Given that data is a critical component in this step, the data related to the question and KPI should be sourced from the right data source, typically the transactional SoR (System of Record). In this regard, the semantic layer can be leveraged for standardized data definitions and rapid data access to derive faster insights [Southekal, 2022].

To ensure that these performance insights are reliable, it’s important to factor in different stakeholder perspectives, time frames and location, and avoid the framing bias. Framing bias refers to the manner in which the question is framed and can be addressed by reframing the problem in at least three different ways. Basically, having the right data means mapping the data source subjects and understanding the data attributes (i.e., features) in order to align data source content to the question / answer being sought. The relationship between business objectives, questions, KPIs (Key Performance Indicators), semantic data, and models to derive insights is as shown.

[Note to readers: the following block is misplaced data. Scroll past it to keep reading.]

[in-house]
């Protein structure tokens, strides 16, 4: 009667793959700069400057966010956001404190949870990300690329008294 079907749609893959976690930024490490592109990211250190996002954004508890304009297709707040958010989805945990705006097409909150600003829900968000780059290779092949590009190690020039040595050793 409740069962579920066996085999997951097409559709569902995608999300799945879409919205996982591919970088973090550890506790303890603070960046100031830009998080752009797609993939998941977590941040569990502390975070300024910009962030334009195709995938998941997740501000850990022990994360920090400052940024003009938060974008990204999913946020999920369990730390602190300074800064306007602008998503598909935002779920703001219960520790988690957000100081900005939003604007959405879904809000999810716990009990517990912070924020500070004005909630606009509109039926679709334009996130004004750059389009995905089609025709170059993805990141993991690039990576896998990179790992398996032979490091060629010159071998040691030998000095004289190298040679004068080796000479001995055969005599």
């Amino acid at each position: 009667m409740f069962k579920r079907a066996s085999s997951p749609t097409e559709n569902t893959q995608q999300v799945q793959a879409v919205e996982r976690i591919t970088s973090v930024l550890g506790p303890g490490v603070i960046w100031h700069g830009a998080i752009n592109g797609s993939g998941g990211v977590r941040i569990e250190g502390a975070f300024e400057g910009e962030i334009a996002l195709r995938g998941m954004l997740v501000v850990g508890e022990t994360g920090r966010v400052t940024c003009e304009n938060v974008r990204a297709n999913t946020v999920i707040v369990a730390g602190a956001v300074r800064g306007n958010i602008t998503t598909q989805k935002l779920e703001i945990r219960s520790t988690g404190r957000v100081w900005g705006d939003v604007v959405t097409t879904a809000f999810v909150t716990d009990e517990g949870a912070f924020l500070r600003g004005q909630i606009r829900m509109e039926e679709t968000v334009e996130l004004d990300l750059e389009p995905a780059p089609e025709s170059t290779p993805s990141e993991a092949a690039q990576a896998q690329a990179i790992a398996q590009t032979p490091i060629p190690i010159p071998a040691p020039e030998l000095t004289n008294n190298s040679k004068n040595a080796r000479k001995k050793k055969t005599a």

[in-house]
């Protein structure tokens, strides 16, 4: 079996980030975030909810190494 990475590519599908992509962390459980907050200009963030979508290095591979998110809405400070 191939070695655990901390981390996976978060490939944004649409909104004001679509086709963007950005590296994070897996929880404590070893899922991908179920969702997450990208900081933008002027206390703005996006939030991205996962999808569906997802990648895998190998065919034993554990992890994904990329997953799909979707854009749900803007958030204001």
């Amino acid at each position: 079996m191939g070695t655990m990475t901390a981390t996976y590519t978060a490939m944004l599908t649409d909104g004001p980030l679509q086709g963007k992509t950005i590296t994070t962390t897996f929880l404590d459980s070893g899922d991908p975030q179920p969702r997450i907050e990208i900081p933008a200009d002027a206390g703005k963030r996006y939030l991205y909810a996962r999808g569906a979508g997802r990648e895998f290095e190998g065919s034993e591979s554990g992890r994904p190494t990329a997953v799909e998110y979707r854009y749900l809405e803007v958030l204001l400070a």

Insights Value Chain

Figure 1: Insight Value Chain

2. Once the performance insights are derived, we formulate the decision problem. A typical decision problem has four key elements: objectives, alternatives, outcomes, and payoff.

    1. The objectives, which are based on performance insights, are the things the business plans to achieve from the decision.
    2. The alternatives are potential actions or strategies considered based on different performance criteria such as profit margin, cost, time, quality, service, and more. It is recommended to keep the number of alternatives to three and the Pugh Matrix or Decision Matrix can be used to narrow down the available alternatives.
    3. The outcomes, which are usually probabilistic, are the resulting situations that arise by pursuing the selected alternatives.